In another story in the cover story package in the October 10 magazine, Newsweek's writers credited a tax hike for the "prosperity" of the 1990s. In a profile of DeLay, "The Exterminator Expelled. Born again. Tom DeLay's rise -- and the risks that could end it," Evan Thomas, Holly Bailey and Michael Isikof included this paragraph:
"With Eleanor Clift" appeared at the end of the article, prompting one to wonder if that was a line Clift snuck in.
For the story in full: www.msnbc.msn.com
The MRC's Brian Boyd caught this comment from Alter in a 6:30am EDT half hour appearance by phone on Monday's Imus in the Morning on MSNBC: "I don't have a clue as to whether DeLay violated the law or not, this very old Texas statute that he's been indicted on, but I do know it's the first time in 200 years that the House of Representatives has been run for a whole decade, or almost a decade, by a corrupt zealot. You know, we normally have people who are more in the middle of the road who run the major chambers of Congress. And this is, I think historians will look back and say this is about as bad as it's gotten in the whole history, long and colorful history of the House."
An excerpt from Alter's October 10 Newsweek article:
A decade ago, I paid a call on Tom DeLay in his ornate office in the Capitol. I had heard a rumor about him that I figured could not possibly be true. The rumor was that after the GOP took control of the House that year, DeLay had begun keeping a little black book with the names of Washington lobbyists who wanted to come see him. If the lobbyists were not Republicans and contributors to his power base, they didn't get into "the people's House." DeLay not only confirmed the story, he showed me the book. His time was limited, DeLay explained with a genial smile. Why should he open his door to people who were not on the team?
Thus began what historians will regard as the single most corrupt decade in the long and colorful history of the House of Representatives. Come on, you say. How about all those years when congressmen accepted cash in the House chamber and then staggered onto the floor drunk? Yes, special interests have bought off members of Congress at least since Daniel Webster took his seat while on the payroll of a bank. And yes, Congress over the years has seen dozens of sex scandals and dozens of members brought low by financial improprieties. But never before has the leadership of the House been hijacked by a small band of extremists bent on building a ruthless shakedown machine, lining the pockets of their richest constituents and rolling back popular protections for ordinary people. These folks borrow like banana republics and spend like Tip O'Neill on speed.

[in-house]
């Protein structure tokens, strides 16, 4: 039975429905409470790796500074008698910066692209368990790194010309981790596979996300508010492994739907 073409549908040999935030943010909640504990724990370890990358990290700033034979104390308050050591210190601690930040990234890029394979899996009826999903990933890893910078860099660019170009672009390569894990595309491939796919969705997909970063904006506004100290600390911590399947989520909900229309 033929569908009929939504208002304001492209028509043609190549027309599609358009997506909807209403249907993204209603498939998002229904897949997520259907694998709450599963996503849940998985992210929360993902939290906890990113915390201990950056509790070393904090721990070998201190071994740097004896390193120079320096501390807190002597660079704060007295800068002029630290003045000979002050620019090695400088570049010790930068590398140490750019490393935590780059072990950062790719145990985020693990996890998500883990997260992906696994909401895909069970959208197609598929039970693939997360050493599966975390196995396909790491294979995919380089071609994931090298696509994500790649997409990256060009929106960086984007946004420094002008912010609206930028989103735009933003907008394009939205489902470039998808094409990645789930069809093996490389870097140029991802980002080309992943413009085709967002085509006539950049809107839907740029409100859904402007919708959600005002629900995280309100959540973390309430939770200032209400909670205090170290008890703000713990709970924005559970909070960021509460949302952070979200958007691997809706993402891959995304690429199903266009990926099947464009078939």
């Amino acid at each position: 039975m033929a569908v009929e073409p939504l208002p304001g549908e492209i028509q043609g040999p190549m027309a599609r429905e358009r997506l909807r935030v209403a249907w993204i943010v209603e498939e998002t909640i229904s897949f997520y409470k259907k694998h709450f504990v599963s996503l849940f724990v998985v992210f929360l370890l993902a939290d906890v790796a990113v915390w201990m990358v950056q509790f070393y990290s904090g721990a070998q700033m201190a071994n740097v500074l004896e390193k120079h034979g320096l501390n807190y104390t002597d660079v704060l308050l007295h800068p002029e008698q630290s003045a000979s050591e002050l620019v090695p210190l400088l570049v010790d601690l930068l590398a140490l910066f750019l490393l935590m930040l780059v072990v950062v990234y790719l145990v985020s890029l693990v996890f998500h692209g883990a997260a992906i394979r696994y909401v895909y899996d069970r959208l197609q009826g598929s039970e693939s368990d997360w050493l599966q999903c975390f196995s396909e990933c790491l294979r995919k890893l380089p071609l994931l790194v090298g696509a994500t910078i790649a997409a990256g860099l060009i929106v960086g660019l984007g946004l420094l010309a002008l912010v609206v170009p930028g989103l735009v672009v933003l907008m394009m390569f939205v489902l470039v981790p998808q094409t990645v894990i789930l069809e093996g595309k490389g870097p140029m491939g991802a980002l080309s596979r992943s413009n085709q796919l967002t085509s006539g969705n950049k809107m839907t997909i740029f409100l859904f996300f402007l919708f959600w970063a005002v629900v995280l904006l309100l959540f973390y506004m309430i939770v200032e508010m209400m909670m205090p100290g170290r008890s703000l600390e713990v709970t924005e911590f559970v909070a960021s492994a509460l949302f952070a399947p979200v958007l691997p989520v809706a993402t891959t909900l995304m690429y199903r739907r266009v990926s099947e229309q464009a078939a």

I have no idea if DeLay has technically broken the law. What interests me is how this moderate, evenly divided nation came to be ruled on at least one side of Capitol Hill by a zealot. This is a man who calls the Environmental Protection Agency "the Gestapo of government" and favors repealing the Clean Air Act because "it's never been proven that air toxins are hazardous to people"; who insists repeatedly that judges on the other side of issues "need to be intimidated" and rejects the idea of a separation of church and state; who claims there are no parents trying to raise families on the minimum wage -- that "fortunately, such families do not exist" (at least Newt Gingrich was intrigued by the challenges of poverty); who once said: "A woman can't take care of the family. It takes a man to provide structure." I could go on all day. Congress has always had its share of extremists. But the DeLay era is the first time the fringe has ever been in charge....